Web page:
September 23, 2016

Queen of Katwe (2016)

Madina Nalwanga, David Oyelowo, Lupita Nyong'o

There's something I hate about the term "feel good" when applied to movies. It reduces them to cliched, sappy stories in my mind. When I hear "feel good movie," I think Dolphin Tale. And while I know plenty of people really liked that movie, I sat through its sequel and there was nothing good about it. Just, as I suspected, a lot of cheesy inspirational dialogue and cuddly animals. So I was a bit hesitant that this movie might fall into the same trap, except we'd sub out dolphins for adorable, barefooted African children. 

It turns out, this movie embodies the "feel good" term without the inherent terribleness the genre tends to invoke. For one thing, its focus on people and their issues instantly makes it more relatable in my book. It's not that I didn't enjoy Eight Below or whatever other pet-friendly family movie out there would be classified into this same genre, but I have loads more empathy for a teenaged girl in Uganda than I do for puppies in the South Pole. I guess I'm just cold like that.

But seriously, it's hard not to be hooked into this story. There are a lot of inspirational stories out there. The trick is what else the movie brings to convey that story. The plot loosely follows a typical sports drama pattern (set-up, early success, challenges, doubt, ultimate success), but adds the twist of being A. not actually about sports, and B. set in Uganda, starring an entirely African and African-American cast. But instead of panning the camera around poor Ugandan neighborhoods like an extended infomercial for Christian Children's Fund, where the audience is reduced to anxious gawkers plagued with middle-class guilt, Mira Nair (the director) manages to make it all seem relatable.

By focusing on the relationship between Phiona and her mother, and her struggle to find her place in the world, it becomes a movie that transcends its location and cast and becomes a movie for anyone who has ever dreamt of doing something more with their life. It's exactly the kind of movie people like me have been dying to see from Hollywood--an original story with a talented cast of people of color that doesn't center around slavery or the Civil Rights Movement. It could certainly use a better title, though.

Final word: The fact that it's a true story, and that the lead actress' life mirrors that story, will make you love it even more.

P.S. I didn't see 12 Years A Slave, so this was my film introduction to Lupita Nyong'o. I want to point out that she is distractingly beautiful. And that she should wear nothing but Ugandan street clothes from now on.

September 8, 2016

Skiptrace (2016)

Jackie Chan, Johnny Knoxville

Rush Hour, this is not. Shanghai Knights, this is not. Even The Medallion, this is not. Jackie Chan may be playing the same "play by the rules" Chinese guy set against a kooky American counterpart, but somehow, it's so much worse this time. Worse than The Tuxedo.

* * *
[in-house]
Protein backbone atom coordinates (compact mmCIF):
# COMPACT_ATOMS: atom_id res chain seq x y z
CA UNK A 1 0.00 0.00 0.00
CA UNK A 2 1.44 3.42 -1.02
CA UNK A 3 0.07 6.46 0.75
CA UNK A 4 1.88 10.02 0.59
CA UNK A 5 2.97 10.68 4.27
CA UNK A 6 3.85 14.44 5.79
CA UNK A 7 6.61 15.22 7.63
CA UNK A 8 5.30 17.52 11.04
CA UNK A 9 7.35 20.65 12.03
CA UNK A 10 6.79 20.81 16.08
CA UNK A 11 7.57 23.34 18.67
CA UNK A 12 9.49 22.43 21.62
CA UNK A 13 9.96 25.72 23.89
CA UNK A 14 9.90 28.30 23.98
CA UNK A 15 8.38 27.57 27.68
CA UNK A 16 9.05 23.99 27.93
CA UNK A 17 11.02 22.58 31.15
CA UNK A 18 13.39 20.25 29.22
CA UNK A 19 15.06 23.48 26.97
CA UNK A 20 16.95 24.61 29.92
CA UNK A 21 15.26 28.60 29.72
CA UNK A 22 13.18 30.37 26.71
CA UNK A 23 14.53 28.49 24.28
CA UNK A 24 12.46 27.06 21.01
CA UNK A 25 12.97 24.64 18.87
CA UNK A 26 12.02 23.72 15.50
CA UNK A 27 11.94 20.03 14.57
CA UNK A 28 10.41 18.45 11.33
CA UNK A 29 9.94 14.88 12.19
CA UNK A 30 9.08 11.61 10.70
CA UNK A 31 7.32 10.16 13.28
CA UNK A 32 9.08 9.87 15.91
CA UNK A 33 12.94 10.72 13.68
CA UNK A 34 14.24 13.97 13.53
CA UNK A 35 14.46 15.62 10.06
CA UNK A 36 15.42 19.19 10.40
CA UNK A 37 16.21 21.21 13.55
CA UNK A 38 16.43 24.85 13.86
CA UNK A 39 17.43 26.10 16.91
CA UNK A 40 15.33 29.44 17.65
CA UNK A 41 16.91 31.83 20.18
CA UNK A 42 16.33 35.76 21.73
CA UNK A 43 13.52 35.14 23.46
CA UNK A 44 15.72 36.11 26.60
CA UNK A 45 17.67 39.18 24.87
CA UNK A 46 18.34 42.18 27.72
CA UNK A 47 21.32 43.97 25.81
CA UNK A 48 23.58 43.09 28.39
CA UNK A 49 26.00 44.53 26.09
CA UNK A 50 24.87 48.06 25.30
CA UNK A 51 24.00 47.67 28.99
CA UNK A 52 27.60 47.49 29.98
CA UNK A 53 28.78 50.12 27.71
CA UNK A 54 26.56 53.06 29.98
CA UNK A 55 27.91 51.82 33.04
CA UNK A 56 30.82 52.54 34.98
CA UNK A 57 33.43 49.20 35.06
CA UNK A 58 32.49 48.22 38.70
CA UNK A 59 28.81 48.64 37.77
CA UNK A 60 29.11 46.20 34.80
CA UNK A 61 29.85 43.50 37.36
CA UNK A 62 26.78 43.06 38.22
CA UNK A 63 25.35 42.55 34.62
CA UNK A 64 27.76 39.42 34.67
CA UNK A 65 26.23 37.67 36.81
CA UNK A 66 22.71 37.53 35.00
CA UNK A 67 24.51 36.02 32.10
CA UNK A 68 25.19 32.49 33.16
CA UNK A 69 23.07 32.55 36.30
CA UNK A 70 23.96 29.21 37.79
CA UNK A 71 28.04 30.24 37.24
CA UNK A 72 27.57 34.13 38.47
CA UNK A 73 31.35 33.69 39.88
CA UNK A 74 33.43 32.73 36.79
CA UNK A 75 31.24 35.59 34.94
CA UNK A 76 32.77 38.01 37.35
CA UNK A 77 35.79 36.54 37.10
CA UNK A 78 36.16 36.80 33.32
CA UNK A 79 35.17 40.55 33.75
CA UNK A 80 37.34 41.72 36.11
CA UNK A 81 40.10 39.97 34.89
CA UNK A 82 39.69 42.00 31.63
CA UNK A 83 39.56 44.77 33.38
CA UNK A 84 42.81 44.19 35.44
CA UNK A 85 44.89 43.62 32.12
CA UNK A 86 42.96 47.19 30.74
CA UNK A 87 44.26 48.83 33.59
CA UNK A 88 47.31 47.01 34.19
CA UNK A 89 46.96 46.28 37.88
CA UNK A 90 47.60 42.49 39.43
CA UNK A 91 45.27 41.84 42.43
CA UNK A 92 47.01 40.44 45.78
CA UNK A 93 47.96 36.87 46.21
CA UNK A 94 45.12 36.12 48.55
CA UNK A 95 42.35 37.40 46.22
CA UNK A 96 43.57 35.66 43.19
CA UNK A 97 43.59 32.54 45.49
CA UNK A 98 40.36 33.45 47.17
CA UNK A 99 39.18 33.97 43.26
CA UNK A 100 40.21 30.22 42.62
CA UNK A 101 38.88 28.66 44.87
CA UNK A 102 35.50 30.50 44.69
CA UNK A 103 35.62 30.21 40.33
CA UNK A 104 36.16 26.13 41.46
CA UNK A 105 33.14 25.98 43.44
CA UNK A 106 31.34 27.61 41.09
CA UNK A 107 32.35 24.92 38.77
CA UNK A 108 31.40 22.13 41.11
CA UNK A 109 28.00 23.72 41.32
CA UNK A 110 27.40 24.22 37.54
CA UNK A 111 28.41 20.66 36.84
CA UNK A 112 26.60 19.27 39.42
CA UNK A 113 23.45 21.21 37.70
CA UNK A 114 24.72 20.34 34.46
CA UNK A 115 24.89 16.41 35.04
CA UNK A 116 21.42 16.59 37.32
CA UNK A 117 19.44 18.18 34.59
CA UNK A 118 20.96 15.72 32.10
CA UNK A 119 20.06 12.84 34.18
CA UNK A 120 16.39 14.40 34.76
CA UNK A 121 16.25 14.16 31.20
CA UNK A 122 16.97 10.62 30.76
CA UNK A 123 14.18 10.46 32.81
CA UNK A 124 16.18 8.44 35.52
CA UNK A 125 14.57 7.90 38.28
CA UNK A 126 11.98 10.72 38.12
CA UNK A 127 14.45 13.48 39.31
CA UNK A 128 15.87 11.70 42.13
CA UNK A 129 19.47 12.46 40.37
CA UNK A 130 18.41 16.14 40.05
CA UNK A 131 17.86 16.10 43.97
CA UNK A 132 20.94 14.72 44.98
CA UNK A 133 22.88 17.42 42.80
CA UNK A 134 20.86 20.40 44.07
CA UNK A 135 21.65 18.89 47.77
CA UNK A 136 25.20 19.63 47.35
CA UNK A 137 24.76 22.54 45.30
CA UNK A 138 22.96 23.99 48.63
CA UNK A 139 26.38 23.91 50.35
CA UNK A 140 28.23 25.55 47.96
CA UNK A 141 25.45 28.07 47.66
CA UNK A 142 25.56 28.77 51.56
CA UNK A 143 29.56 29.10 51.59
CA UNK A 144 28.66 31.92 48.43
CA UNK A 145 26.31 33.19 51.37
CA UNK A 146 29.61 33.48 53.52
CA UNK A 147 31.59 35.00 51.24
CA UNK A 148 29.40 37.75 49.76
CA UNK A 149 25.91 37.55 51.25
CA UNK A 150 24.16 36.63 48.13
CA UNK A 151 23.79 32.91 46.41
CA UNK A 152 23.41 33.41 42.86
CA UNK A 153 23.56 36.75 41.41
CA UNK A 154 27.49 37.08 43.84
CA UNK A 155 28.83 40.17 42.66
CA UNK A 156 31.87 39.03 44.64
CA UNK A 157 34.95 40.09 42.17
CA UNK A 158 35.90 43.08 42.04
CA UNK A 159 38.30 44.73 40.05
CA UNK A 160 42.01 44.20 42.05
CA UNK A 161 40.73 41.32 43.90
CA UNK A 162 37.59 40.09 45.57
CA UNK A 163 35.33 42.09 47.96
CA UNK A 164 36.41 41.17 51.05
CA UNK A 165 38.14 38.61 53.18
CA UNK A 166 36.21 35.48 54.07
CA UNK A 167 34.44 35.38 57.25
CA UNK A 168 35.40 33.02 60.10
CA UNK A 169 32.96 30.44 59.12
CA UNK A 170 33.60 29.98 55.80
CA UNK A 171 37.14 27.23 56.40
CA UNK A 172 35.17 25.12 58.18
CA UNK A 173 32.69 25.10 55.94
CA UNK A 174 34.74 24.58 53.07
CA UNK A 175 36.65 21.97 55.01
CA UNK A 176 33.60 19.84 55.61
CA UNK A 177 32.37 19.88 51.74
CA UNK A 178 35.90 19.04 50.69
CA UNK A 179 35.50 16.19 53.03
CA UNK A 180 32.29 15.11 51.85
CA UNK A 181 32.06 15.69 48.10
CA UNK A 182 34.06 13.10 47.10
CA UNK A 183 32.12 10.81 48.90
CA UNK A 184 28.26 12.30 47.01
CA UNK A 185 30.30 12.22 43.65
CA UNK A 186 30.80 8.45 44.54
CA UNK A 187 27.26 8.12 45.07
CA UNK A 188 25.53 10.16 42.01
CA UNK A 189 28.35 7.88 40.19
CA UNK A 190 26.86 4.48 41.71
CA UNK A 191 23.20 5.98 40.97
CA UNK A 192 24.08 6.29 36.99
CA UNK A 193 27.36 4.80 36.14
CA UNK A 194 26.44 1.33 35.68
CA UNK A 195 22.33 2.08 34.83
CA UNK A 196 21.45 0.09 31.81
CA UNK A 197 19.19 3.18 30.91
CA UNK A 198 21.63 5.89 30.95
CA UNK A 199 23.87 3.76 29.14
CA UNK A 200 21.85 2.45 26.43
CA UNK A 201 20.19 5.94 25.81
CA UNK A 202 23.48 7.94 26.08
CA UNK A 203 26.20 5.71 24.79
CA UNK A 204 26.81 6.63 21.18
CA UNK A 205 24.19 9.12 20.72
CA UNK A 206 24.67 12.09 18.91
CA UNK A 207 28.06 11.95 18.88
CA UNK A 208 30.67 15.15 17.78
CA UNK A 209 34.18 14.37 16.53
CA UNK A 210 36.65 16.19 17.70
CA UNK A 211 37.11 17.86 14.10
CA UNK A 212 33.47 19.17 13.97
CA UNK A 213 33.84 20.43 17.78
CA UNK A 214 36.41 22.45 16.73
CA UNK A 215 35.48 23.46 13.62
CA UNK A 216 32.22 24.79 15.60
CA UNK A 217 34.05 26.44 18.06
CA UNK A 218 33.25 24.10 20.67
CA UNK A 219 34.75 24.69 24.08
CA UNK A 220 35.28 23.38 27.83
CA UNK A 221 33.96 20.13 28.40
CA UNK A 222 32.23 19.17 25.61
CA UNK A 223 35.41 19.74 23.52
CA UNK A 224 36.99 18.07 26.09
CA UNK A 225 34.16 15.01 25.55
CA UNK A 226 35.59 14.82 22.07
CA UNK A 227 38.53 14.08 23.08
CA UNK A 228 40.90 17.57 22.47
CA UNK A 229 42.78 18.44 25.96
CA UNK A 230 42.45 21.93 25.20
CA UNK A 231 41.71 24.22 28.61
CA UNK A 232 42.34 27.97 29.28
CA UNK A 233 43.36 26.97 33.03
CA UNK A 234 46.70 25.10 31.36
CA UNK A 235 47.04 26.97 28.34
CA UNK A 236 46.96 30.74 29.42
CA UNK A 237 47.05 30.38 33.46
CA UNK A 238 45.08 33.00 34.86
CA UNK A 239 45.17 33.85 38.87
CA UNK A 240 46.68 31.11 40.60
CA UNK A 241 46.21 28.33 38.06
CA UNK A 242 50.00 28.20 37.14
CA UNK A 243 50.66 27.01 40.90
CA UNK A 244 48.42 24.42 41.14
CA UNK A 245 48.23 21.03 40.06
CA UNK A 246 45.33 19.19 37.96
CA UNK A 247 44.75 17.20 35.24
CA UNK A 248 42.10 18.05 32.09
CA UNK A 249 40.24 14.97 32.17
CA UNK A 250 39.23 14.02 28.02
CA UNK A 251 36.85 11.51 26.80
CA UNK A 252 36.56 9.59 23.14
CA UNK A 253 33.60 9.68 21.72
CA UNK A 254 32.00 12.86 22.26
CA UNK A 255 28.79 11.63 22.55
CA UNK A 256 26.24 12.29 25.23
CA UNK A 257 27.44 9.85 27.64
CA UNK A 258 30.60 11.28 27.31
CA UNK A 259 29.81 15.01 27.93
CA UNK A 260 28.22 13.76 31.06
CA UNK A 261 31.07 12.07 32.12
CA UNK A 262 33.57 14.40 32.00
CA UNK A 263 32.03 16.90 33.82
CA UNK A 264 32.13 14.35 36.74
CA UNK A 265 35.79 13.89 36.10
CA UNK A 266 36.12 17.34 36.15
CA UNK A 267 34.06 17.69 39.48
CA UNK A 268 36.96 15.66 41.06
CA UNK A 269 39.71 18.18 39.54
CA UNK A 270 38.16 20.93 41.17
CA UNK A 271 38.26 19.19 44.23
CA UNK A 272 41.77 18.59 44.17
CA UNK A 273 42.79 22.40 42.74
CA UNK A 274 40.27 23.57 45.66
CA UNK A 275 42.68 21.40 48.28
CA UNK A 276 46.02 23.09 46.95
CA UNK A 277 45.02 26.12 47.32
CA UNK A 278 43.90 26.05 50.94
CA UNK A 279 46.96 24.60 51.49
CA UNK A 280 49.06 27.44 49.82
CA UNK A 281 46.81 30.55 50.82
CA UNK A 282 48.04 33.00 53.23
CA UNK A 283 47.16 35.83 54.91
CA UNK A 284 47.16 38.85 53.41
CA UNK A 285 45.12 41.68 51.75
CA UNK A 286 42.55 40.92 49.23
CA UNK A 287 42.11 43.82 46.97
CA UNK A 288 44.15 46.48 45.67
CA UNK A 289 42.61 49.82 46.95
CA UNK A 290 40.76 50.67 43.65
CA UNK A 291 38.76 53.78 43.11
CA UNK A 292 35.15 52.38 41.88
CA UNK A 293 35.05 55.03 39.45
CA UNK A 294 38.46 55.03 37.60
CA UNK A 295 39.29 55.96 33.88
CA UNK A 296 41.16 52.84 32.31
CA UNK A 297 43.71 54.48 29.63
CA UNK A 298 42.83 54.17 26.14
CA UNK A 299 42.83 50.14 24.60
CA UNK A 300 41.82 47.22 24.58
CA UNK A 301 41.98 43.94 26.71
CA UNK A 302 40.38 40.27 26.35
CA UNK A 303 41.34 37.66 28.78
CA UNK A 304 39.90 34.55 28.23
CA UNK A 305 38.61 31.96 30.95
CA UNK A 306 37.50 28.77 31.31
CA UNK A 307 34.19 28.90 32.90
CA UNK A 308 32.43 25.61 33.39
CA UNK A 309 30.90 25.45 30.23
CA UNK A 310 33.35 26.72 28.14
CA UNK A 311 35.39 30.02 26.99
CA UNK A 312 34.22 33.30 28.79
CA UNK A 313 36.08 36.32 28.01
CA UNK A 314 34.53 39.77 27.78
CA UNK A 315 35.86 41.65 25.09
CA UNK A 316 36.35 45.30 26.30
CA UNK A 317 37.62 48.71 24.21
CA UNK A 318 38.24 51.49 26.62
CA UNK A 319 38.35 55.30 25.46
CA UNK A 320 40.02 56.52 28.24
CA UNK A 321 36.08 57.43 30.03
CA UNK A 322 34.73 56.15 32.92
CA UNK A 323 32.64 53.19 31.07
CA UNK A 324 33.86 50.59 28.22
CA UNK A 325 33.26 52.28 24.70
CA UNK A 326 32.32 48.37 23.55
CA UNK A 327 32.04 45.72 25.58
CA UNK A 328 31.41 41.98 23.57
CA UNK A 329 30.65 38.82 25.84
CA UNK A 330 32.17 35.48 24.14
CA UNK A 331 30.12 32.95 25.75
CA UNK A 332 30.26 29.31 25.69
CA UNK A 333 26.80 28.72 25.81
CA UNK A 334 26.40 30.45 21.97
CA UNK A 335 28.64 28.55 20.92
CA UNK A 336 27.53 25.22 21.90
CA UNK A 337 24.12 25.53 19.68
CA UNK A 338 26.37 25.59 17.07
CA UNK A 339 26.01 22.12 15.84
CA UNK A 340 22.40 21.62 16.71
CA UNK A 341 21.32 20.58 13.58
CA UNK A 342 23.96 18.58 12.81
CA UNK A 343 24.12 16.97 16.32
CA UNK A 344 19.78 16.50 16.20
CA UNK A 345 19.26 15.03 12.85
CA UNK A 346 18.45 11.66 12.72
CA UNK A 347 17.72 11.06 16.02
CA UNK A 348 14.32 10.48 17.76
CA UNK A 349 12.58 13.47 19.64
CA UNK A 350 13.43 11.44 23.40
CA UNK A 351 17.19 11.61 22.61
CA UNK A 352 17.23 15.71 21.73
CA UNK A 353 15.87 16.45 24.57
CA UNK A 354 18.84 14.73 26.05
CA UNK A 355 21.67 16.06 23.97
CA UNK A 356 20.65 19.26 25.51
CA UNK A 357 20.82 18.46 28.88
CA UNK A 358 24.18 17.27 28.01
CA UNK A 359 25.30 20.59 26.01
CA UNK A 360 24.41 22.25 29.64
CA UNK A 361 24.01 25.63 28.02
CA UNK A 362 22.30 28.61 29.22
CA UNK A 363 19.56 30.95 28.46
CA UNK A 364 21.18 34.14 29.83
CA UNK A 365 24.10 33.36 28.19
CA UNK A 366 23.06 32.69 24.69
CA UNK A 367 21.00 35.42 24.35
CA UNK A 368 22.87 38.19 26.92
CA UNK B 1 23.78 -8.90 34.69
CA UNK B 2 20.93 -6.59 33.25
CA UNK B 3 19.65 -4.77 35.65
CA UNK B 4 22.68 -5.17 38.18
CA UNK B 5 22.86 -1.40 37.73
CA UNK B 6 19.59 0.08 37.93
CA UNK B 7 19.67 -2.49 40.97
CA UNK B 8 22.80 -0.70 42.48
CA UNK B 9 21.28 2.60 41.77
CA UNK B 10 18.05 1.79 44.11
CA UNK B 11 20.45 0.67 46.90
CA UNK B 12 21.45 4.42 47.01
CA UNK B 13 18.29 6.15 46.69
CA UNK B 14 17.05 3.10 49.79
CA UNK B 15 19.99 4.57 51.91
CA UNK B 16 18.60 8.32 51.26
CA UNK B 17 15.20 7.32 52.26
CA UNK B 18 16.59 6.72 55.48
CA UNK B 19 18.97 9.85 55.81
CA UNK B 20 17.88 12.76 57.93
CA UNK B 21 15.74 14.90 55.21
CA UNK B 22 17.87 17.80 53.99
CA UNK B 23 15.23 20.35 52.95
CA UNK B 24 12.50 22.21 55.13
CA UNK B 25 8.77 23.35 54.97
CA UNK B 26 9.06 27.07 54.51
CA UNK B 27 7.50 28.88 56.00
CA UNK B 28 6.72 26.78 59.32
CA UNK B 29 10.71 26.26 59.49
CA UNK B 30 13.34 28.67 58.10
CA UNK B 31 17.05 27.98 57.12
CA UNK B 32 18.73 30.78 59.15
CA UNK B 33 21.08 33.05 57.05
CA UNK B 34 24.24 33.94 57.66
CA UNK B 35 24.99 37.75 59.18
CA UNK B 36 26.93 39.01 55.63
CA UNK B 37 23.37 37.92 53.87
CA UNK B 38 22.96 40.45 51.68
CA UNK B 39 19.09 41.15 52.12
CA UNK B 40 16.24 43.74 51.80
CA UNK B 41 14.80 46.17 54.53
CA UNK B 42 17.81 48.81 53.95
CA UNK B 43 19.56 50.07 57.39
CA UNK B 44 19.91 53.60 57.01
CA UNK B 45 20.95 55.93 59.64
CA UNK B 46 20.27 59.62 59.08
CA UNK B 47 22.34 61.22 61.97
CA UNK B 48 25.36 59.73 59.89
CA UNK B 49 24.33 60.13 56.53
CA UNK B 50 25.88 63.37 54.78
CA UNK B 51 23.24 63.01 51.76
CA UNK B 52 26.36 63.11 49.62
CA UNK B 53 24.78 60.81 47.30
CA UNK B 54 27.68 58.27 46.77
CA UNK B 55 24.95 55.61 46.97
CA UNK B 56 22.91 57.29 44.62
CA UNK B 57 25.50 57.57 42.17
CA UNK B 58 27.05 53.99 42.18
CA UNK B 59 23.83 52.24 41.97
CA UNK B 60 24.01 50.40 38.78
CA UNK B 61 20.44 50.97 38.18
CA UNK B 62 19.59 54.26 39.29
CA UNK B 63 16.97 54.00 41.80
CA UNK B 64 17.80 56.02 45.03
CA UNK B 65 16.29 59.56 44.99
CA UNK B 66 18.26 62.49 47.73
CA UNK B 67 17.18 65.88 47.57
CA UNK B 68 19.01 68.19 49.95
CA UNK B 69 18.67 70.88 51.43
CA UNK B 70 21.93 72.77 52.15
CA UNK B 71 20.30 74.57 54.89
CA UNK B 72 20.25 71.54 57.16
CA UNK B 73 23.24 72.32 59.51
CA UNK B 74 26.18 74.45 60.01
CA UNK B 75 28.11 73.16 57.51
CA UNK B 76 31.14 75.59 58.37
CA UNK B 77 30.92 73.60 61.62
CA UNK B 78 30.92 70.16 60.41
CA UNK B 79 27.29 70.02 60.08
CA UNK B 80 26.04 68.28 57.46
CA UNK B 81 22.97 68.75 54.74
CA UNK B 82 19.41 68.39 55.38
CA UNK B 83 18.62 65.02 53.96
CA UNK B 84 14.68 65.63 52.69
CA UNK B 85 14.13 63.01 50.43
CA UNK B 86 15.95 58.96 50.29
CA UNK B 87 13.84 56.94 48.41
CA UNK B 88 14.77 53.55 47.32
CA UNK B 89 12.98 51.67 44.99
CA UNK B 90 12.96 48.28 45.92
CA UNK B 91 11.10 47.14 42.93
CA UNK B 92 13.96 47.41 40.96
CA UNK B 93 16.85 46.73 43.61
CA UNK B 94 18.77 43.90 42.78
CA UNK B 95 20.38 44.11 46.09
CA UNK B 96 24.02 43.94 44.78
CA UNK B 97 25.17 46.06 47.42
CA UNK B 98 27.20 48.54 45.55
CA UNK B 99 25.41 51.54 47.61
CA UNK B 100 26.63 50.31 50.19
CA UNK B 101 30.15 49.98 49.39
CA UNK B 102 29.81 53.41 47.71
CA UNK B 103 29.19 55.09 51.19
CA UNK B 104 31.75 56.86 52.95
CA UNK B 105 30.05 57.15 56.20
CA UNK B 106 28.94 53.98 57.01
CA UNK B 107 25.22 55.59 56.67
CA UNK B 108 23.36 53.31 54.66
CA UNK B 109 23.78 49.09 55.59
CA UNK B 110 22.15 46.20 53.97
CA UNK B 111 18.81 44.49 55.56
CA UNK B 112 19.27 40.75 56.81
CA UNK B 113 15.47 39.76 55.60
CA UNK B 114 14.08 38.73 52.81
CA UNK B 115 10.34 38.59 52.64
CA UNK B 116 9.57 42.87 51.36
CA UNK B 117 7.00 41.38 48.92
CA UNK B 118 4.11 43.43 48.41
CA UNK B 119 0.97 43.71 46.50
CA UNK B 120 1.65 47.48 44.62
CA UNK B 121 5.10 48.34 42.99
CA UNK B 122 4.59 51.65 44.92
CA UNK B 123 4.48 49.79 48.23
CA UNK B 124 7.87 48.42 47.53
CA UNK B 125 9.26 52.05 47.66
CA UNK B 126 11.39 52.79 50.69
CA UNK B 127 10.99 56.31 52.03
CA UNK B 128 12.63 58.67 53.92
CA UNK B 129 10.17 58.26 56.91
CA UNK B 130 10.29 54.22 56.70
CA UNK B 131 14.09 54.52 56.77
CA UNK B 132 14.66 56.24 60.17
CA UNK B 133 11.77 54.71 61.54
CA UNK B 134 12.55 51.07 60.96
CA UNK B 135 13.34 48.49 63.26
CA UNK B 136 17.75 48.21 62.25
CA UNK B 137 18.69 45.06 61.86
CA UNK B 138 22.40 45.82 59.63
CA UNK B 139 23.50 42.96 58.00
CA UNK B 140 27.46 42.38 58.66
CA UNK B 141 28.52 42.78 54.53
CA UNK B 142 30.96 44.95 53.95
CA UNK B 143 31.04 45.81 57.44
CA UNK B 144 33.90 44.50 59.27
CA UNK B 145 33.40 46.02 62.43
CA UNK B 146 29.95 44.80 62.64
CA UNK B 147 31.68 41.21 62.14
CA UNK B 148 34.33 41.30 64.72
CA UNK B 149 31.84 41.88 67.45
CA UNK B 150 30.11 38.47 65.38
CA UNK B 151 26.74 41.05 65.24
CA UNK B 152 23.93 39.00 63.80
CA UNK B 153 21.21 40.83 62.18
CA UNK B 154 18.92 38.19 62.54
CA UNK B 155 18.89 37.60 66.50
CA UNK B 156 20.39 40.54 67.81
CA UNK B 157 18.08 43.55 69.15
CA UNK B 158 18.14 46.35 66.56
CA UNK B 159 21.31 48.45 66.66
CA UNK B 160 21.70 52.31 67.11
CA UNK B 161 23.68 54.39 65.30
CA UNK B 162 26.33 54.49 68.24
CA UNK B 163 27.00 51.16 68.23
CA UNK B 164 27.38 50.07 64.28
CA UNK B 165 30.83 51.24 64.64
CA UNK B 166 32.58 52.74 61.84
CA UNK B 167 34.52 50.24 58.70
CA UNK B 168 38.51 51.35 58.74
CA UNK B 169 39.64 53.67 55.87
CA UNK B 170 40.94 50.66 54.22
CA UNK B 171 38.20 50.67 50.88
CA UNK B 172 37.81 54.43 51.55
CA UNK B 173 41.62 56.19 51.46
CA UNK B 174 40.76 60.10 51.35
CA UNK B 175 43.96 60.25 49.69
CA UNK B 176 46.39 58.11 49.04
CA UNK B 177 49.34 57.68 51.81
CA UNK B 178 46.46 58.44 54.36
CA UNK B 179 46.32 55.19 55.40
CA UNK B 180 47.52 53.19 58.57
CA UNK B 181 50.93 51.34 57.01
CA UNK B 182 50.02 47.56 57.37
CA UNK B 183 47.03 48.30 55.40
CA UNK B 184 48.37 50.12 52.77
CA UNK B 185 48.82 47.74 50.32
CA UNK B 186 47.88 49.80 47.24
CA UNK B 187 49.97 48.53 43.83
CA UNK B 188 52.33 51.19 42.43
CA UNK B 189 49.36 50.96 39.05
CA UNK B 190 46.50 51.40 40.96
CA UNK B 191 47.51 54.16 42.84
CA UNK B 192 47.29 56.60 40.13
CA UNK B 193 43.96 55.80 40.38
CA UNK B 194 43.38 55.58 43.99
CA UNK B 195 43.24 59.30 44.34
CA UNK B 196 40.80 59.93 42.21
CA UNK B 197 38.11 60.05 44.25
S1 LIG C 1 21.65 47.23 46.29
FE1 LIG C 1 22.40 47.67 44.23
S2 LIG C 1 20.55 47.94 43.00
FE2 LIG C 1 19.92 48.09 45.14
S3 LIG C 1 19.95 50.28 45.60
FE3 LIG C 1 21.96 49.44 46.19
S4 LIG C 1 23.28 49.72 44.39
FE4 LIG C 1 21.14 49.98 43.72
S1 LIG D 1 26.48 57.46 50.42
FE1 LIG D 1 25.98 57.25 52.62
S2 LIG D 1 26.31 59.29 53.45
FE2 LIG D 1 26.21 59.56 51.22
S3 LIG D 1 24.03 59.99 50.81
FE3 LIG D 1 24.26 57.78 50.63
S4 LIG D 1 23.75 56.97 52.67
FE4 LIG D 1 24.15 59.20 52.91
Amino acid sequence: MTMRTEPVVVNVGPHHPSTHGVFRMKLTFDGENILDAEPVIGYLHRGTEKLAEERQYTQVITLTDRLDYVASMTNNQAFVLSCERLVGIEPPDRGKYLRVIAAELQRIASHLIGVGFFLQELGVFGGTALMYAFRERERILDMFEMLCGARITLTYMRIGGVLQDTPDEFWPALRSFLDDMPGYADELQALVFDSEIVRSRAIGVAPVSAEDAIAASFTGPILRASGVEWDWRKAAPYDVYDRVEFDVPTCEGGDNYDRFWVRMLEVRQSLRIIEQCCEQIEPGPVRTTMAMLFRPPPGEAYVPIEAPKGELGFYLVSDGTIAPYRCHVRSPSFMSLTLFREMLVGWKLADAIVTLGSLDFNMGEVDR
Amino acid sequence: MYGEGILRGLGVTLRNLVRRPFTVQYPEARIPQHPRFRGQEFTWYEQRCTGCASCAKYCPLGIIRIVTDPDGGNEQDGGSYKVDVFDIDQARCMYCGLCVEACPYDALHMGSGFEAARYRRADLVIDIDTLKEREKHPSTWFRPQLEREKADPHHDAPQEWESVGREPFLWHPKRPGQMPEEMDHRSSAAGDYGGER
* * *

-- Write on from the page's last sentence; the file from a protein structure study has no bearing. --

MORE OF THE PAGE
It's not Jackie's fault, of course. The man can only do so much. He's busy doing every stunt imaginable (even at 62!) and spouting an entire script's worth of English dialogue he can't possibly be responsible to teaching Johnny Knoxville how to act.

In case you are fortunate enough to have never seen a single episode of Jackass, Johnny Knoxville can most recently be described as "that guy who wrote Bad Grandpa."

So the standard "trying to expose the bad guys and save the girl" script is instead transformed into an interminable action movie that leaves you wracking your brain for better casting alternatives to Knoxville. Lucas Black, aka Paul Walker's replacement in The Fast and the Furious: Tokyo Drift, who doesn't sound like he's faking his Southern accent? The guy who played Stifler in the American Pie movies, who seems like a comedic genius in comparison? Zac Efron, who is in every other terrible movie except, as it seems, this one? A brown paper bag with a smiley face drawn on it? 

All of these would have been better options.

P.S. The fedora is a dead giveaway
you're well past middle age
I hate to be so harsh on a Jackie Chan movie, especially on the heels of the news that he'll receive an honorary Oscar later this year, but his awesome stunt work is not enough to save an otherwise abysmal movie. I would have preferred he simply make a Youtube video of the stunts he would have performed and I could have paid him $6 directly to watch it since those were the only worthwhile parts of the movie. And as an added bonus, it would have allowed me to skip over a completely inappropriate romantic paring between Chan and a woman who looked to be no older than 30. Just to refresh your memory: he's 62. And not like an "Asian" 62. You can tell he's 62.

But to end on a positive note (because yes, I did find one), this is literally the most Asian people I've ever seen cast in an English-speaking movie. Almost every single person (aside from Knoxville and a small group of Russians) was Asian. It was glorious. I only wish it had been in a real movie. You know, something people would actually want to see.

Final word: However bad you think this would be: it's worse than that.

P.S. IMDB shows this movie was released in the US on September 2nd (as in 6 days ago), yet I was able to watch it OnDemand from Comcast. Whatever you think of my opinion above, that fact alone should tell you all you need know.